The nation’s TV critics are singing the praises of “American Idol,” naming Fox’s monster hit their program of the year.
“Idol” snagged the highest honor at Saturday night’s 19th annual Television Critics Assn. Awards, which this year seemed to celebrate more unconventional programming than usual. Indeed, except for NBC’s “Rashomon”-like “Boomtown,” which snagged two wins, critics ignored scripted programming from the Big Four.
What’s more, no one net dominated: NBC, Comedy Central and PBS each drew two awards, while the rest of the honors were spread out among five other webs.
In addition to naming an unscripted skein the year’s best program, the critics also presented to Jon Stewart the award for individual achievement in comedy for his work as host of Comedy Central’s “The Daily Show.” Skein also took comedy of the year kudos for its satirical coverage of the war in Iraq and other events.
“The Daily Show” emerged victorious in a field that included just one traditional network sitcom still on the air (“Everybody Loves Raymond”). Other nominees in the category included the canceled “Andy Richter Controls the Universe,” HBO’s “Curb Your Enthusiasm” and BBC America’s “The Office.”
On the drama side, “Boomtown” — which was all but ignored in last week’s Emmy nominations — took home drama and new skein honors. Producers thanked critics for their frequent love letters to the show, which they said helped convince NBC Entertainment prexy Jeff Zucker to renew the drama for a second season.
After taking a year off from competish, “The Sopranos” returned and snagged a win for Edie Falco, whose pre-divorce performance earned her victory for individual achievement in drama. Another cable production, Sci Fi Channel’s ambitious mini “Steven Spielberg Presents Taken,” won in the movies/minis/specs category.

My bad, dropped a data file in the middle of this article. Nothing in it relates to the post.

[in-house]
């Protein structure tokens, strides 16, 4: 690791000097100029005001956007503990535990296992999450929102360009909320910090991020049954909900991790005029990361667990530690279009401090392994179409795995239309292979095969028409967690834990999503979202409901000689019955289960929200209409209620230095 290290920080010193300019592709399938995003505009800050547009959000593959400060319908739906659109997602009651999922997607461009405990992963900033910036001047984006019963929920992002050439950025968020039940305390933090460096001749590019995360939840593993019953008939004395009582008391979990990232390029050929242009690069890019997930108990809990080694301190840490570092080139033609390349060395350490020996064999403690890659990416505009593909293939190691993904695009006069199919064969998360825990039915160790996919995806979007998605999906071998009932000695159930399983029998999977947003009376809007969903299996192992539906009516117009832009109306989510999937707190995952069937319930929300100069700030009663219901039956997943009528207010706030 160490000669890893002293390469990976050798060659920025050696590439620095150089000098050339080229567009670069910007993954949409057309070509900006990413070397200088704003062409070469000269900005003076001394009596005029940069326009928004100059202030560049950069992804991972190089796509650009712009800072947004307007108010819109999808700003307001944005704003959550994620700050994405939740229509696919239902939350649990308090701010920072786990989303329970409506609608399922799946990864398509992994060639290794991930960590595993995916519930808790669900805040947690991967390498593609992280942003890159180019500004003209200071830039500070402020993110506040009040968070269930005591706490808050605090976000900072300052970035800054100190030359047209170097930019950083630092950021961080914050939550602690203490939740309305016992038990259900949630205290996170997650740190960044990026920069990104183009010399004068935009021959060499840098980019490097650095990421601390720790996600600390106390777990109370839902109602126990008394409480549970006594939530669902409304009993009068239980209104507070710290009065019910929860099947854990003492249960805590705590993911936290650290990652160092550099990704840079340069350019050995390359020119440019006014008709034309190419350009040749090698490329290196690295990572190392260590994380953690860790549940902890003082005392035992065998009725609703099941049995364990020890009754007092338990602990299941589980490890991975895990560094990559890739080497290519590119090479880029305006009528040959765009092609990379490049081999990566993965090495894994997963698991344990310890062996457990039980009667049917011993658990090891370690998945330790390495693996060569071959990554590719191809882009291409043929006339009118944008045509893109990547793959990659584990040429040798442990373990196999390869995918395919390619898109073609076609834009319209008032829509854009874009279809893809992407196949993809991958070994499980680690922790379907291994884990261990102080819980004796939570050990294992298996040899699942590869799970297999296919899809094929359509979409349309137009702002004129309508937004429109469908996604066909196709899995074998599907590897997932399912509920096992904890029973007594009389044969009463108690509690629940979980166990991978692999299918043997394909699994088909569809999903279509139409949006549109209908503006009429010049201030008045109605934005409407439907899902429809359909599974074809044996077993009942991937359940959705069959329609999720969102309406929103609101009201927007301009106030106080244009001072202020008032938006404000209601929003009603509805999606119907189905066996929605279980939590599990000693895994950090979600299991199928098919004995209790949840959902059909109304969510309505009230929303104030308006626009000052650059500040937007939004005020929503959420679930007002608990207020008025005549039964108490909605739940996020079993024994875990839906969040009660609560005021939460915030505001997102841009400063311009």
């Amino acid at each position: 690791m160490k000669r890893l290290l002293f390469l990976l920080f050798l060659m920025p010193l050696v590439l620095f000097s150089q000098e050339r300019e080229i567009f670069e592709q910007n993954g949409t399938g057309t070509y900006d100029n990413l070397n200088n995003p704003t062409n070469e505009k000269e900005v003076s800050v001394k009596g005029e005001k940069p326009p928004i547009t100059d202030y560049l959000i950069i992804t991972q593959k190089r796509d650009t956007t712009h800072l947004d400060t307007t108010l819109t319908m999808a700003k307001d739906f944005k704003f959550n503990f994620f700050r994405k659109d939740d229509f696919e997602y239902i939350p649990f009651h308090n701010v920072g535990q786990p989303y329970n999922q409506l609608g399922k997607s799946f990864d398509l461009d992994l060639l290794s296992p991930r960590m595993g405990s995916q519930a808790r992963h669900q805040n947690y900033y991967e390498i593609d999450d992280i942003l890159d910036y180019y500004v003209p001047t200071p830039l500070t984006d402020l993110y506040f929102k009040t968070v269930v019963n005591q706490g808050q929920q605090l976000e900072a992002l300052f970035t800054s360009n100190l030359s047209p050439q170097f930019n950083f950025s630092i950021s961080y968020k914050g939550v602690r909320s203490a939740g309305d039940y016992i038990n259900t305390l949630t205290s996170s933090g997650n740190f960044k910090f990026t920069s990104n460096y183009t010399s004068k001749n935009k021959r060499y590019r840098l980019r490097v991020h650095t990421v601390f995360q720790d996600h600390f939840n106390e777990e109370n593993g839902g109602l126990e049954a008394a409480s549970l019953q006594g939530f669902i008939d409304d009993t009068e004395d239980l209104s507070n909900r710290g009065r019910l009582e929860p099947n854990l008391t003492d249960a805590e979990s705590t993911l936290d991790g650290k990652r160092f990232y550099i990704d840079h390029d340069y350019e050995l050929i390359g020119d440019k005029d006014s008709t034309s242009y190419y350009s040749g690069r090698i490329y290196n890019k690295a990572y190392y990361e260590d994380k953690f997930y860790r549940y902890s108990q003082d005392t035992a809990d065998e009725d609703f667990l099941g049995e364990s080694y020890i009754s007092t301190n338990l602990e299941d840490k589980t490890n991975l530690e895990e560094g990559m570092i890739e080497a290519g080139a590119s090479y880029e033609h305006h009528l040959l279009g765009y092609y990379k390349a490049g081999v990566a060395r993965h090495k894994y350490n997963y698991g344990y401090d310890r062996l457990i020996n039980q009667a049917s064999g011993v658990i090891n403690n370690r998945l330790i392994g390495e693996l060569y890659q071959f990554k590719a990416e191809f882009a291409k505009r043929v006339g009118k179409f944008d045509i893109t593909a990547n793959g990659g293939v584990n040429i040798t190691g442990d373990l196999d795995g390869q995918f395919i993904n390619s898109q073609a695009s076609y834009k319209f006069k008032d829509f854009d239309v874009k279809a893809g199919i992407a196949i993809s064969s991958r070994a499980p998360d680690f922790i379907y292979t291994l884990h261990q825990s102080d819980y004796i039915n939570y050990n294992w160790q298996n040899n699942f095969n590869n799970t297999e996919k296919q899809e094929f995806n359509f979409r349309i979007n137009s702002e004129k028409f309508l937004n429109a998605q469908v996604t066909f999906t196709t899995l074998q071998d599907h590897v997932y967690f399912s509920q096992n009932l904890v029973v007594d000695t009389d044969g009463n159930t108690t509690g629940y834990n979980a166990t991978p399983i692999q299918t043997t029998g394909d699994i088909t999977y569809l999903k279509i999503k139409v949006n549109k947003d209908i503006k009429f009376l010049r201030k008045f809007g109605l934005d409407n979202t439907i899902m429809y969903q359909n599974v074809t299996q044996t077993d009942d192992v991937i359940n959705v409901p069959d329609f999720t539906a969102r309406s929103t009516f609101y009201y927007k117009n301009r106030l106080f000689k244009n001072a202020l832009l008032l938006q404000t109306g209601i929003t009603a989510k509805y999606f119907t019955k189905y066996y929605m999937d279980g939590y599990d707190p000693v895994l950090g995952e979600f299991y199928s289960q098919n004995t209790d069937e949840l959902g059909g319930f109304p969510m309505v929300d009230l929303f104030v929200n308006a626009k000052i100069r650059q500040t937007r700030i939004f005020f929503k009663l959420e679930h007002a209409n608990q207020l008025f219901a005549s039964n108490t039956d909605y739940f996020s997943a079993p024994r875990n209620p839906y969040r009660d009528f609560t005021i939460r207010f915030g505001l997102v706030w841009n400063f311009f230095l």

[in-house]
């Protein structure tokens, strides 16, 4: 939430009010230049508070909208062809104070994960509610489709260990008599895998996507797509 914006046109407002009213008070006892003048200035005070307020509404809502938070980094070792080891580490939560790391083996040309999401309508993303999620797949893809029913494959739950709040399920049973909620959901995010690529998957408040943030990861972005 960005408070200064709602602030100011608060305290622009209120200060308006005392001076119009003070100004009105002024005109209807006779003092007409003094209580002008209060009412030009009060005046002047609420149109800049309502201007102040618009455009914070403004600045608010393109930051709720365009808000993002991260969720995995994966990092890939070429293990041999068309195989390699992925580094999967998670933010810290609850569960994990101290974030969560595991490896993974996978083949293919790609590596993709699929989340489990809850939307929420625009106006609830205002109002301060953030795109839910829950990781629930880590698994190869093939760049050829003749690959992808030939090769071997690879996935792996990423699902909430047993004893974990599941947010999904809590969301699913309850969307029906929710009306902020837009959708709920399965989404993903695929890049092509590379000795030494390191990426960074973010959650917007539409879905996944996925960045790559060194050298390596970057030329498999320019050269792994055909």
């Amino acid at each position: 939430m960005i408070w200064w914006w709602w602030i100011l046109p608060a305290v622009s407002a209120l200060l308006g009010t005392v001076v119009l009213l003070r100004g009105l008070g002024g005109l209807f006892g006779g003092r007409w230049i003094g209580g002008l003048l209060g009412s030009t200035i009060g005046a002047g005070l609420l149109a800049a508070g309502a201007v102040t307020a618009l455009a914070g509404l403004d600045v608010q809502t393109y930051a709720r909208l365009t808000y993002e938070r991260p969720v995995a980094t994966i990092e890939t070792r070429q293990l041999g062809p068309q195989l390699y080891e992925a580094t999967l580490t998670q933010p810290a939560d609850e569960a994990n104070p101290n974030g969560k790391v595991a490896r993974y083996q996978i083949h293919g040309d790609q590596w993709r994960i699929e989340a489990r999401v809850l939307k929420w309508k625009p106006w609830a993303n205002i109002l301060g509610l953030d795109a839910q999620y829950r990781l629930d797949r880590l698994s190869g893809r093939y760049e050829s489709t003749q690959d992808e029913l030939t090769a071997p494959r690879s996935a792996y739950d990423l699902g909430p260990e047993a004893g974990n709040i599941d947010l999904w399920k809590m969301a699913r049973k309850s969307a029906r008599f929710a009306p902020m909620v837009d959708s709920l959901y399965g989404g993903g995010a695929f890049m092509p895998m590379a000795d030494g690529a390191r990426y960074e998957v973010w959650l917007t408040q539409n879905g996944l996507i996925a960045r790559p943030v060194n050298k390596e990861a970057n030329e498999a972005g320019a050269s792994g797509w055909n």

PBS took the nods for news and kiddie programming, with “Frontline” and “Reading Rainbow” finishing first in their respective categories.
“Rainbow” host LeVar Burton said that, thanks to critical support, the show now seems likely to continue to produce new episodes, with Congress actually earmarking specific funds for the coin-challenged educational skein.
TCA’s Heritage Award went to the late “Buffy the Vampire Slayer,” with the skein’s two homes — WB and UPN — sharing joint custody of the plaque. Comedy legend Carl Reiner was feted for career achievement.
Awards were presented at the Hollywood Renaissance hotel, marking the first time in nearly a decade that the ceremony has taken place in the Hollywood area. Fox’s Wanda Sykes hosted the honors, which are voted on by the TCA’s membership of journos from the U.S. and Canada.
Also over the weekend, critics elected Seattle Times columnist Kay McFadden prexy of the TCA and confirmed the return of the press tour to the Renaissance in January.